Try me. I am, after all, your internal voice. Odds are pretty good I’m gonna get it.
I want to fix American democracy, raise two healthy kind well-adjusted intersectional feminist sons, and have a clean house all the time. I want to connect more deeply with my friends because there’s a little part of me that wonders if I am capable of sustaining friendships because I never let people all the way in. I want to I want to go on dates with my husband and have adventures together. I want to be less angry. I want to join a team. I want to read a book on a beach. I want to save the Earth from pollution and baby wolves from execution and refugees from tear gas. I want to run a marathon.
These running socks are nice.
They don’t have any seams, so—
Sure. Put the socks on there.
Fantastic! So your wish list is now… socks.
Don’t look at me like that. There is literally nothing that you want that can be given to you as a gift.
I asked you what you love and you said sleep and time and fucking saving the world. COOL. I’ll just ask your mom to SLAP A BOW on EIGHT HOURS of TIME and SAFE WOLVES. How about an Apple watch? Apple watches are cool.
I guess. But it won’t make me happy.
JESUS H. BALLS. FINE. FINE, YA WET SOCK. WHAT IS BROKEN IN YOUR HOUSE AND NEEDS REPLACING.
Right off the top of my head? The pepper mill.
Pepper mill, check. I put a nice one on there so they’ll feel like they’re actually buying you a present.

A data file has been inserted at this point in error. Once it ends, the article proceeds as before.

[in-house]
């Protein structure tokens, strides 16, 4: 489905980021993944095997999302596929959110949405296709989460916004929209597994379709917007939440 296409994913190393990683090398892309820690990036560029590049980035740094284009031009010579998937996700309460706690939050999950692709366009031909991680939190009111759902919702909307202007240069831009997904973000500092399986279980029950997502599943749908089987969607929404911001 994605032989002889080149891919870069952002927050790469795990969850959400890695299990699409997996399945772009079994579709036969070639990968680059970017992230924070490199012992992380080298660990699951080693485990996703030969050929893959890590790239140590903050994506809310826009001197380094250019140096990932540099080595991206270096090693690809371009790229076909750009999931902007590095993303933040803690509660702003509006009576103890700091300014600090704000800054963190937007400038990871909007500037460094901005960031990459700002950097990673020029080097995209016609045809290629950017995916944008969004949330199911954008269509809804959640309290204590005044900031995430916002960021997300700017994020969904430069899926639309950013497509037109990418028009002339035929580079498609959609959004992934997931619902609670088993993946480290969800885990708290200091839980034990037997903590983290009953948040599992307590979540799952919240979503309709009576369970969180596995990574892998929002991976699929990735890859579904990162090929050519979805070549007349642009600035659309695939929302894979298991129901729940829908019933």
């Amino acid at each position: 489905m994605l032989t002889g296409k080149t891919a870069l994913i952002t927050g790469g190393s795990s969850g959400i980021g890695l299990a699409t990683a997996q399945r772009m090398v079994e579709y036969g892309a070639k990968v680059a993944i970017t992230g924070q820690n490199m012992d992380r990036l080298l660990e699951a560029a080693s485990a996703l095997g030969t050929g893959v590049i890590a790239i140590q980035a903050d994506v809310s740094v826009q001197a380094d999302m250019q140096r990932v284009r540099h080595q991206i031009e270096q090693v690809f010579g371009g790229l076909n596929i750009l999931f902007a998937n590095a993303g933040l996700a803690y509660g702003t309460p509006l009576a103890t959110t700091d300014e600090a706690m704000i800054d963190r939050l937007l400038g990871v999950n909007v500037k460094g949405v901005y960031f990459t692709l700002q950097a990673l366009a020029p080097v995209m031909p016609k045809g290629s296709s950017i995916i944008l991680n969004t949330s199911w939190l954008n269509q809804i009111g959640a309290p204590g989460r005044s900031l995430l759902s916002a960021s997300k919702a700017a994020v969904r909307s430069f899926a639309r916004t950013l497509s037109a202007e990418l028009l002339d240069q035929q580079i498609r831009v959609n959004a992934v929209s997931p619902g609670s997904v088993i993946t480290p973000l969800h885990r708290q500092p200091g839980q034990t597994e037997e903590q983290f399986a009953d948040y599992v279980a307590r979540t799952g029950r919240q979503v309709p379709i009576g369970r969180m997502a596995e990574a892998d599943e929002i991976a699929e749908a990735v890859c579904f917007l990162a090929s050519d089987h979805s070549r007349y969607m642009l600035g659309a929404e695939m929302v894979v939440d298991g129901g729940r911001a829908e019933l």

Cool. Oh! I need some more clothes hangers.
What the hell, it’s Christmas. Also, my whisk is old.
Fuck. Okay, a whisk… I guess…
And I’m out of under-eye concealer.
YEAH, you are.
Um… we could use some more band-aids…
Katie, are you reading off the grocery list?
When I was a kid my desires were bottomless. One of the things I yearned for was adulthood, the golden age of life in which I’d possess the freedom to eat blueberry pancakes for dinner, watch rated-R movies in the theater, drink wine whenever I wanted, stay up reading until midnight, kiss boys out in the open without getting grounded, and drive myself anywhere I wanted to go. I guess I feel a little sad that as a child, I already knew all the best parts of adulthood. As an adult, it’s hard to think of things that will make me happy. If the weather were better, I might be able to think of that as good news, perhaps even evidence of my self-actualization. But it’s raining and my wantlessness makes me wonder if I have passions. It makes me wonder if I have interests. It makes me wonder if my life is empty. It makes me wonder if I have a life at all.